Show Summary Details

Quick Reference

; class Bivalvia, order Pterioda)

A suborder of epifaunal, cemented or free-living bivalves in which the adults are non-byssate, and the foot is absent. The shell is composed of foliated calcite with an aragonitic area below the adductor muscle. In most cases oysters live cemented to a hard substrate by the left valve, in a pleurothetic attitude. They have a monomyarian musculature; the ligament is alivincular and divided into three parts, the central section being the resilium. The hinge margin is edentulous. The gills are eulamellibranchiate, and the pallial line lacks a sinus. Oysters first appeared in the Late Triassic.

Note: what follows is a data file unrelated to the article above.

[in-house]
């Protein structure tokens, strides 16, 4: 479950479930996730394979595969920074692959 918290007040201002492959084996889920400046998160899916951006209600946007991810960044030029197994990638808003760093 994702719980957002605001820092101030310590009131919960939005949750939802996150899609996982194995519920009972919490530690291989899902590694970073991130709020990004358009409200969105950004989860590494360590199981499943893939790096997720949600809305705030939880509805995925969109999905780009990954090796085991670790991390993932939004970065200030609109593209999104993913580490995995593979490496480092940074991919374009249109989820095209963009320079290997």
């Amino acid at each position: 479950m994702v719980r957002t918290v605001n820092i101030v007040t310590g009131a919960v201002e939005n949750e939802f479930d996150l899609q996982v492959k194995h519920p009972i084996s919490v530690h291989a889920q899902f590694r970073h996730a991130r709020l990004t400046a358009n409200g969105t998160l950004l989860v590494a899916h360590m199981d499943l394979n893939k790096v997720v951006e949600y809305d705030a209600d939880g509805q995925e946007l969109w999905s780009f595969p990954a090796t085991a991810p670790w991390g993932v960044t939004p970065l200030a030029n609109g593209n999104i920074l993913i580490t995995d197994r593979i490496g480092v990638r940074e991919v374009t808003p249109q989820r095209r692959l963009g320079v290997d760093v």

Subjects: Zoology and Animal Sciences.

Reference entries

Users without a subscription are not able to see the full content. Please, subscribe or login to access all content.